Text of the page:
75-gallon Tank And Stand Wobbling - Carpeted/cement Floor

Discussion in 'Freshwater Beginners' started by SliceOfPine, Jun 14, 2018.

  1. SliceOfPineNew MemberMember

    Hi - my 75-gallon tank and stand are capable of wobbling if you just jump on the floor near it. I can get the water slushing back and forth pretty well by jumping 4-5 times near it. This is odd to me. I have young kids and it worries me.

    It sits on a carpeted floor with a cement subfloor. I've leveled it off with shims. When it was on the floor flush it was not level, and so I had to shim to get level.

    I can't determine the cause or location of the wobble. Meaning, I don't see a certain section of the stand moving back and forth. It seems to sort of move as one with the wobble.

    So could this just be a product of a cement floor? That ties in all the motion from the whole slab? We're in a condo on the 2nd floor.

    And I have to have it level - right? So nothing I can do there (removing shims). Perplexed as to my next step to secure this tank and eliminate wobble. I was thinking of doing a big water change and perhaps, once it's lighter in weight, removing the shims and either letting it rest flush on the carpet again to test it, or just start over with the leveling process and hope to get it done without the wobble.

    Thoughts? Thanks.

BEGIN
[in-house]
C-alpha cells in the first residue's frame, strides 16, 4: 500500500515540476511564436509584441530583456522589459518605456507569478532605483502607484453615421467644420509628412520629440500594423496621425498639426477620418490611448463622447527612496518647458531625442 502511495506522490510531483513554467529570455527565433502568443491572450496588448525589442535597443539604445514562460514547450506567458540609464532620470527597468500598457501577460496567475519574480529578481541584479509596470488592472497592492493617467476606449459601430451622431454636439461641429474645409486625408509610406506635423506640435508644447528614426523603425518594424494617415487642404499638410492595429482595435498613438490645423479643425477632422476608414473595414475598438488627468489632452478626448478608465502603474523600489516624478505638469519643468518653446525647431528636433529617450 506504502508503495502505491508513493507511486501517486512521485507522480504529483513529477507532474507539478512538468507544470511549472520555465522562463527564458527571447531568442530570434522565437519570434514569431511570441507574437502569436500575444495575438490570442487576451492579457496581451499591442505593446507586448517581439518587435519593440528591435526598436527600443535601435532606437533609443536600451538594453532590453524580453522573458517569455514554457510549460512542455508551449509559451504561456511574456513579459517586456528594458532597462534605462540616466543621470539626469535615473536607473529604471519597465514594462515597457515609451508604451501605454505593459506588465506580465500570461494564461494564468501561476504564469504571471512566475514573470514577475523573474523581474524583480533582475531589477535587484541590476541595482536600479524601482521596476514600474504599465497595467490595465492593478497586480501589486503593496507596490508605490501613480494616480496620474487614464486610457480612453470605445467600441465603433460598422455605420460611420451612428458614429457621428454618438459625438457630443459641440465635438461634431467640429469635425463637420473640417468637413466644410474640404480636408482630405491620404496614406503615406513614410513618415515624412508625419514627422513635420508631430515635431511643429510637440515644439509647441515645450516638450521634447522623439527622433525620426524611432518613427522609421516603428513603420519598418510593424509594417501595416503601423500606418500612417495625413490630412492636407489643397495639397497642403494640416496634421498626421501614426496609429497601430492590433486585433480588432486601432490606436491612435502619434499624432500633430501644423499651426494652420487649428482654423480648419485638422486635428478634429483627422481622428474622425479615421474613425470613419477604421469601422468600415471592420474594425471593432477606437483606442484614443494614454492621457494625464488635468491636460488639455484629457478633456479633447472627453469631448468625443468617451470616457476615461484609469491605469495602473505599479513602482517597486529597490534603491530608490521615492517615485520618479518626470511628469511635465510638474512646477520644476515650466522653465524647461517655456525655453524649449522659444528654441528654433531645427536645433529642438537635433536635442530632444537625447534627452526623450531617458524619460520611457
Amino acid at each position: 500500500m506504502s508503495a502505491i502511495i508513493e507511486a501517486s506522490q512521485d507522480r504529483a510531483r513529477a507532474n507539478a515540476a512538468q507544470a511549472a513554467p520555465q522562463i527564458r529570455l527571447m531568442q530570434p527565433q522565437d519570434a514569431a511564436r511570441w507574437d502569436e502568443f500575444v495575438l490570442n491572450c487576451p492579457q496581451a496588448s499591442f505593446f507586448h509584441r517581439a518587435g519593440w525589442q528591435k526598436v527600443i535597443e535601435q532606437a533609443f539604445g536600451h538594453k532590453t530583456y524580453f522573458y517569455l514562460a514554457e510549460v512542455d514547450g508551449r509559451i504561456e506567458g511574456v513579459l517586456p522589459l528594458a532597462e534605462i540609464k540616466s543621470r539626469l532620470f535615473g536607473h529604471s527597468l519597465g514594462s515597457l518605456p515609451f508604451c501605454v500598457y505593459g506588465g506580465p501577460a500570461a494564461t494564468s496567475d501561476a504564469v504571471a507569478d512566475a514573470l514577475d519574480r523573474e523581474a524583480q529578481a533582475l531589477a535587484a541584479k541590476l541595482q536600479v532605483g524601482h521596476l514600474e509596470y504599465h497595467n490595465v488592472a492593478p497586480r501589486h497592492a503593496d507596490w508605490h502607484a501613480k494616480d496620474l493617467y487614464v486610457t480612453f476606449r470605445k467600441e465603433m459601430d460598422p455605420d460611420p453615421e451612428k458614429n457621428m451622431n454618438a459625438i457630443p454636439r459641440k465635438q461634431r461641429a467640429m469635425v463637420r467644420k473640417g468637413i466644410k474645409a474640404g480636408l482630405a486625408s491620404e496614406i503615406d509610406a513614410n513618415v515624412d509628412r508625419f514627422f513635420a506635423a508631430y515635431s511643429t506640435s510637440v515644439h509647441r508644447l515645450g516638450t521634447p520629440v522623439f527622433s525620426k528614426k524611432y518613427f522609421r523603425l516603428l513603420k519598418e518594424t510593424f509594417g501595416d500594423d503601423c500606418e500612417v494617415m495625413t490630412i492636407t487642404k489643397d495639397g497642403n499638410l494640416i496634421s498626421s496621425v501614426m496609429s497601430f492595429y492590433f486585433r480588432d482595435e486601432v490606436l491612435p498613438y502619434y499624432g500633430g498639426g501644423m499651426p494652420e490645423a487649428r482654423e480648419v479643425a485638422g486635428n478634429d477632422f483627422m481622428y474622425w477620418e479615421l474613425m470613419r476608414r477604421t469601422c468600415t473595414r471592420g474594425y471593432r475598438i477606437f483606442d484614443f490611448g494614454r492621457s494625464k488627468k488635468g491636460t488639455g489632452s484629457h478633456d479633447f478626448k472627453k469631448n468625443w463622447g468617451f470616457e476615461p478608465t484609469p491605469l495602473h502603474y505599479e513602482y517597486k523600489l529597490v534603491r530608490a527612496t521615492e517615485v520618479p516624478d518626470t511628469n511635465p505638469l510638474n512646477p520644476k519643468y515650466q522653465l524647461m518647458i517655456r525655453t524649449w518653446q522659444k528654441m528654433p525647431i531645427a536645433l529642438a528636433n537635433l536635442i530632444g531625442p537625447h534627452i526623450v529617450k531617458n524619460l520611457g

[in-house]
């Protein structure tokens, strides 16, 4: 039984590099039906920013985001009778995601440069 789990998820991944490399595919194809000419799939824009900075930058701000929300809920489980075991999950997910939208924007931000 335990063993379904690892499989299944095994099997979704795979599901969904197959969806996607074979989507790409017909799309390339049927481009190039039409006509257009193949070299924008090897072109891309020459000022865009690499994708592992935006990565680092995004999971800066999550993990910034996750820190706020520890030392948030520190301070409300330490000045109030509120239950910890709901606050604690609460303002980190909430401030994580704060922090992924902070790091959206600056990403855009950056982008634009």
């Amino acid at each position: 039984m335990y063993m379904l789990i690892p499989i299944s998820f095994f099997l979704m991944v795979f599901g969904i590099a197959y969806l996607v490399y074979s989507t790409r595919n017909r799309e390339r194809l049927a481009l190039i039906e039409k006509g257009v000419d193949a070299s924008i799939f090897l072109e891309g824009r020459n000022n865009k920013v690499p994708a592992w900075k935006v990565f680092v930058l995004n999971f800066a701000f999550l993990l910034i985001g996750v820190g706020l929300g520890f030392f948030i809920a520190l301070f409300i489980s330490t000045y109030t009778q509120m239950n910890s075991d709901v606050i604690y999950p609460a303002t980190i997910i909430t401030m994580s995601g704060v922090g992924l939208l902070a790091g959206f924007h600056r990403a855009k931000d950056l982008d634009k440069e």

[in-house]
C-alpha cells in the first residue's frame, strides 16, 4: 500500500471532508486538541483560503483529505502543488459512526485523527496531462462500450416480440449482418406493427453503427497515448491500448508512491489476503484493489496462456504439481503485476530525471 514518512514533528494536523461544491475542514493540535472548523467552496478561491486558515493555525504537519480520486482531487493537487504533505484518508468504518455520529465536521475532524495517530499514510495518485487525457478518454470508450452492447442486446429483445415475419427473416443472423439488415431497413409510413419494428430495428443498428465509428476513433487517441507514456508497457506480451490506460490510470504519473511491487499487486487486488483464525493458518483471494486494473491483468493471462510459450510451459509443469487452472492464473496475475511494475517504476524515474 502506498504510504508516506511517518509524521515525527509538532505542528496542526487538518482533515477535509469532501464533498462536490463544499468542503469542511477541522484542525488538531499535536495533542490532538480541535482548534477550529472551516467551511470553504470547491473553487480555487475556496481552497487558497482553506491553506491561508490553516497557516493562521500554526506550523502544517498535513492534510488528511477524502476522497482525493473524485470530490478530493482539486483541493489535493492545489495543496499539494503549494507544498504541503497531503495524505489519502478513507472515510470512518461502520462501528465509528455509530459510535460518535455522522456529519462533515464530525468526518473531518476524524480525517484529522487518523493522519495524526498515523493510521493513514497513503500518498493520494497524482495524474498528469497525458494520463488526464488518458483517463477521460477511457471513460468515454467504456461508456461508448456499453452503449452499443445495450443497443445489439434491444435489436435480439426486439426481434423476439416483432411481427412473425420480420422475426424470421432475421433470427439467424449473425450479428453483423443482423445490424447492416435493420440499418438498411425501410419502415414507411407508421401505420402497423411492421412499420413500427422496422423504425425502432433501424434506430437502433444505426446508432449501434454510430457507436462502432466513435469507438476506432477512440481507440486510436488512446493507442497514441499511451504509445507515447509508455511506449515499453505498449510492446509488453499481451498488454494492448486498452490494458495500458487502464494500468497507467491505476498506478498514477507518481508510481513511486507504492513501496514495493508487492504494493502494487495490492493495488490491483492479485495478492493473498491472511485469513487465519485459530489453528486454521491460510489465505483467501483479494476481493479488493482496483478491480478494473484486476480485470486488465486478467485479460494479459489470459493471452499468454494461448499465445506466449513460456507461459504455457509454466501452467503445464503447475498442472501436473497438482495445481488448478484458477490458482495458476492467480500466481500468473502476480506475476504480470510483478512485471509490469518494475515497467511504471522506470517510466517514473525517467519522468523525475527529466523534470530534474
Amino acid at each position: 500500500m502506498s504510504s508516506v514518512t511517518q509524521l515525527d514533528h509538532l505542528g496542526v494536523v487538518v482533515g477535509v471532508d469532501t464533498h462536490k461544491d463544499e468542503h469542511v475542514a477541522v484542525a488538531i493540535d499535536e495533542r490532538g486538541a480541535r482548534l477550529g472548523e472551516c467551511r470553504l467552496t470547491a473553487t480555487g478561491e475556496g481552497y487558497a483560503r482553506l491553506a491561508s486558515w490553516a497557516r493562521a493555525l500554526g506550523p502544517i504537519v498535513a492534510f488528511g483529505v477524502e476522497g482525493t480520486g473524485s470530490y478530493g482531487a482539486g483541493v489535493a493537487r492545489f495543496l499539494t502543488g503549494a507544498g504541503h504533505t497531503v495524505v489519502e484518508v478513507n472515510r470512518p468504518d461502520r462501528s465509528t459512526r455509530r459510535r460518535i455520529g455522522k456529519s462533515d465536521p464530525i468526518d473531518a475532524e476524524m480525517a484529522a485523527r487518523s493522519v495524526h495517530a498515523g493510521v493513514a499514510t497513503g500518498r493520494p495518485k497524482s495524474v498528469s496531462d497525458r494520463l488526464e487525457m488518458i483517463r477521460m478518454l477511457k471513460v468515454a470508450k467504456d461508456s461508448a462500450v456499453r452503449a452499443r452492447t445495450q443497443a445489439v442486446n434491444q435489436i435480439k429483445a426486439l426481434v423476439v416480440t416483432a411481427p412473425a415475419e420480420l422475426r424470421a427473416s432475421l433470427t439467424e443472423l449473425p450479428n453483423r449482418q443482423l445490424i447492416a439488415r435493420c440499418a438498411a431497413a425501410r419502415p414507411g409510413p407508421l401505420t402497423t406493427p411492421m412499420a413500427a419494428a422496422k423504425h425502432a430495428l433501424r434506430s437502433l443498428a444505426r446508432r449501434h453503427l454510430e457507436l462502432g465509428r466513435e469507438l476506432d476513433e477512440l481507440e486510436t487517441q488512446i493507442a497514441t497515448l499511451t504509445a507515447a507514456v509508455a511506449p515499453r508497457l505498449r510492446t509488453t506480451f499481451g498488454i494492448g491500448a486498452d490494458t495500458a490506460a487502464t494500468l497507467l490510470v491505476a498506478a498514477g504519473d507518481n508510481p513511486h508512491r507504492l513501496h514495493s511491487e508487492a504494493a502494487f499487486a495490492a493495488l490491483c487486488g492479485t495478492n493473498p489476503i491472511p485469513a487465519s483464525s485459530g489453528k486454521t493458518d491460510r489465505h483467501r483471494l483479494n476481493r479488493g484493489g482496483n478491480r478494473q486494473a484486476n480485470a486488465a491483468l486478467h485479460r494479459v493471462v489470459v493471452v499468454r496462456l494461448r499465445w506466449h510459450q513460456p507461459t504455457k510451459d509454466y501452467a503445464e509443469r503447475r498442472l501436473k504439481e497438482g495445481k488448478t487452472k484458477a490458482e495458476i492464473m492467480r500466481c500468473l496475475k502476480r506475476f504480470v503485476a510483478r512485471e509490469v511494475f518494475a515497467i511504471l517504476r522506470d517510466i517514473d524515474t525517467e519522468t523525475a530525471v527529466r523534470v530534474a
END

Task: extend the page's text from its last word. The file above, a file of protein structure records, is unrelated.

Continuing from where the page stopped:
2. LagerthaValued MemberMember

    Why would you be jumping 4-5 times in the first place..? If it’s not wobbling if you don’t jump (I’m sorry but picturing a grown man/woman jumping up and down to make a fish tank wobble is hilarious ) why are you making it wobble on purpose?

    Easy solution is to just get a new stand if you feel it’s the stand or move the tank to a different location in the house/room.

    Save yourself the obvious stress you’re feeling by fiddling with it.
  3. jdhefModeratorModerator Member

    Even though it is a cement slab, it is not a slab on grade, so depending on the method of construction (open web joist, with floor form and a concrete slab or precast concrete planks or maybe some other form on concrete construction) there will be varying amounts of stiffness.

    But that said, every floor is designed for a certain dead load and live load, and I fear that your tank could be a little too heavy for your floor. If the floor is flexing that much, I would be concerned that you will crack the concrete. Concrete isn't really a very flexible substance.
  4. SliceOfPineNew MemberMember

    I noticed it move as I walked by it after set up, so then I started testing the area by jumping a little bit around it to mimic what children would inevitabley do. Rather it collapse during my 'testing' than during a game of tag - know what I mean?

    The stand seems fine, and didn't do this in the last location - which I believe was also a cement subfloor on the 2nd floor in an apartment.

    Which is why I was guessing this had something to do with the concrete, in that it's all one 'slab' and motion in one spot can be transferred all around. I'm not sure it's a weight issue, as the wobble was still there even when the tank was only 15-20% full.